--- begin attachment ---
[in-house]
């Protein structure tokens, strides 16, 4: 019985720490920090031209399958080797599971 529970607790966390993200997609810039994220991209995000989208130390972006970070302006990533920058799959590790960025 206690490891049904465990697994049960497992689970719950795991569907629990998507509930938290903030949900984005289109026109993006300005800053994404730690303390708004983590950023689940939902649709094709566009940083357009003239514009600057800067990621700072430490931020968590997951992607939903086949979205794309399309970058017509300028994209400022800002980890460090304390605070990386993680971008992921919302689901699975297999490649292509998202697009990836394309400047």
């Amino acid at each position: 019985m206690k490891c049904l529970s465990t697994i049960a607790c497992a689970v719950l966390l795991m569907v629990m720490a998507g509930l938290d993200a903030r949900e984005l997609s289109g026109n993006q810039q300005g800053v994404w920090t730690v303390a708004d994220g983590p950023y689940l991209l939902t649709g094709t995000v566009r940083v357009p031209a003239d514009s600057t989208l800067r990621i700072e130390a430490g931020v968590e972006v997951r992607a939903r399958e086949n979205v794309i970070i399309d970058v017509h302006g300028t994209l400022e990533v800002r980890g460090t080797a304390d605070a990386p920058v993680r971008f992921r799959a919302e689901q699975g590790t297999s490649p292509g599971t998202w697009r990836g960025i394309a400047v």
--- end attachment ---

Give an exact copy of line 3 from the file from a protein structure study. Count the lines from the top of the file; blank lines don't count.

């Amino acid at each position: 019985m206690k490891c049904l529970s465990t697994i049960a607790c497992a689970v719950l966390l795991m569907v629990m720490a998507g509930l938290d993200a903030r949900e984005l997609s289109g026109n993006q810039q300005g800053v994404w920090t730690v303390a708004d994220g983590p950023y689940l991209l939902t649709g094709t995000v566009r940083v357009p031209a003239d514009s600057t989208l800067r990621i700072e130390a430490g931020v968590e972006v997951r992607a939903r399958e086949n979205v794309i970070i399309d970058v017509h302006g300028t994209l400022e990533v800002r980890g460090t080797a304390d605070a990386p920058v993680r971008f992921r799959a919302e689901q699975g590790t297999s490649p292509g599971t998202w697009r990836g960025i394309a400047v």